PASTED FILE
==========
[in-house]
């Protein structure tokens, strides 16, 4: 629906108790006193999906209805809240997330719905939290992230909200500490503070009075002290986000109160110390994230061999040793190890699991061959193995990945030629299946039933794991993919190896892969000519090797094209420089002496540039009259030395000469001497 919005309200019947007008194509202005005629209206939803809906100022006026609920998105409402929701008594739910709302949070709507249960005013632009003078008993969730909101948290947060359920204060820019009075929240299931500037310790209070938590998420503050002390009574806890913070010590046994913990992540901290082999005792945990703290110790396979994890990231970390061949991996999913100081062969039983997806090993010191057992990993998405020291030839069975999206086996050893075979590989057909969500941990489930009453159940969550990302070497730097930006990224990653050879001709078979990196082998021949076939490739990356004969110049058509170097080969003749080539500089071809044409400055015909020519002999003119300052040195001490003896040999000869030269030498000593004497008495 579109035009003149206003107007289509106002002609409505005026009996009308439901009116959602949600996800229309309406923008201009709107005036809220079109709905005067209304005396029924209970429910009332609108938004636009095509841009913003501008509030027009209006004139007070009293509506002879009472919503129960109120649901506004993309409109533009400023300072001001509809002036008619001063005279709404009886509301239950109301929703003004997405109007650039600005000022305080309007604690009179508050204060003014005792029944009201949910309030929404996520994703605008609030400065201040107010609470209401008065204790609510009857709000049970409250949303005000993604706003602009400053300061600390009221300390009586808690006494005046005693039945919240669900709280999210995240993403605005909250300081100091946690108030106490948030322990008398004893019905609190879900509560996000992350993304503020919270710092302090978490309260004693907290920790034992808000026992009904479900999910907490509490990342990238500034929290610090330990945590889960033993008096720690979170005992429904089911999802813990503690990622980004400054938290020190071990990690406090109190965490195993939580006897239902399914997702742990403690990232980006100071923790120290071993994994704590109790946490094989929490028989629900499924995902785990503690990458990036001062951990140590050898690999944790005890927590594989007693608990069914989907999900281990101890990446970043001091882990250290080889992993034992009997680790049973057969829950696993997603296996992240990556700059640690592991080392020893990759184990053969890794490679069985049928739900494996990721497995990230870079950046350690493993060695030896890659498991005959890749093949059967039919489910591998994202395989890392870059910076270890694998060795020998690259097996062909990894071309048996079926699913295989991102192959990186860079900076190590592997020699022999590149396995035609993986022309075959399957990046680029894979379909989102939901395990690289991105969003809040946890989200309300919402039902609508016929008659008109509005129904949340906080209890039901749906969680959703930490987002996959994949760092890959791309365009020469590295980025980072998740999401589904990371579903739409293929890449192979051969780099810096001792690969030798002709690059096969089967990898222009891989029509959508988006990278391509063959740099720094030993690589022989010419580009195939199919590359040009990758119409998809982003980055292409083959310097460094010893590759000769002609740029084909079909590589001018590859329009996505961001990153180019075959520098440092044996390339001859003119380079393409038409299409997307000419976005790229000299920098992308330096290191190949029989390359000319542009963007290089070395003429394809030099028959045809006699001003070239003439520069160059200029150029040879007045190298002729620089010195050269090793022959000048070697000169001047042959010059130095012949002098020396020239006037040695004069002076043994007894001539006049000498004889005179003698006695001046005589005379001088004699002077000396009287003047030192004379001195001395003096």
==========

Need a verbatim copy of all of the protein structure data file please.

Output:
[in-house]
């Protein structure tokens, strides 16, 4: 629906108790006193999906209805809240997330719905939290992230909200500490503070009075002290986000109160110390994230061999040793190890699991061959193995990945030629299946039933794991993919190896892969000519090797094209420089002496540039009259030395000469001497 919005309200019947007008194509202005005629209206939803809906100022006026609920998105409402929701008594739910709302949070709507249960005013632009003078008993969730909101948290947060359920204060820019009075929240299931500037310790209070938590998420503050002390009574806890913070010590046994913990992540901290082999005792945990703290110790396979994890990231970390061949991996999913100081062969039983997806090993010191057992990993998405020291030839069975999206086996050893075979590989057909969500941990489930009453159940969550990302070497730097930006990224990653050879001709078979990196082998021949076939490739990356004969110049058509170097080969003749080539500089071809044409400055015909020519002999003119300052040195001490003896040999000869030269030498000593004497008495 579109035009003149206003107007289509106002002609409505005026009996009308439901009116959602949600996800229309309406923008201009709107005036809220079109709905005067209304005396029924209970429910009332609108938004636009095509841009913003501008509030027009209006004139007070009293509506002879009472919503129960109120649901506004993309409109533009400023300072001001509809002036008619001063005279709404009886509301239950109301929703003004997405109007650039600005000022305080309007604690009179508050204060003014005792029944009201949910309030929404996520994703605008609030400065201040107010609470209401008065204790609510009857709000049970409250949303005000993604706003602009400053300061600390009221300390009586808690006494005046005693039945919240669900709280999210995240993403605005909250300081100091946690108030106490948030322990008398004893019905609190879900509560996000992350993304503020919270710092302090978490309260004693907290920790034992808000026992009904479900999910907490509490990342990238500034929290610090330990945590889960033993008096720690979170005992429904089911999802813990503690990622980004400054938290020190071990990690406090109190965490195993939580006897239902399914997702742990403690990232980006100071923790120290071993994994704590109790946490094989929490028989629900499924995902785990503690990458990036001062951990140590050898690999944790005890927590594989007693608990069914989907999900281990101890990446970043001091882990250290080889992993034992009997680790049973057969829950696993997603296996992240990556700059640690592991080392020893990759184990053969890794490679069985049928739900494996990721497995990230870079950046350690493993060695030896890659498991005959890749093949059967039919489910591998994202395989890392870059910076270890694998060795020998690259097996062909990894071309048996079926699913295989991102192959990186860079900076190590592997020699022999590149396995035609993986022309075959399957990046680029894979379909989102939901395990690289991105969003809040946890989200309300919402039902609508016929008659008109509005129904949340906080209890039901749906969680959703930490987002996959994949760092890959791309365009020469590295980025980072998740999401589904990371579903739409293929890449192979051969780099810096001792690969030798002709690059096969089967990898222009891989029509959508988006990278391509063959740099720094030993690589022989010419580009195939199919590359040009990758119409998809982003980055292409083959310097460094010893590759000769002609740029084909079909590589001018590859329009996505961001990153180019075959520098440092044996390339001859003119380079393409038409299409997307000419976005790229000299920098992308330096290191190949029989390359000319542009963007290089070395003429394809030099028959045809006699001003070239003439520069160059200029150029040879007045190298002729620089010195050269090793022959000048070697000169001047042959010059130095012949002098020396020239006037040695004069002076043994007894001539006049000498004889005179003698006695001046005589005379001088004699002077000396009287003047030192004379001195001395003096």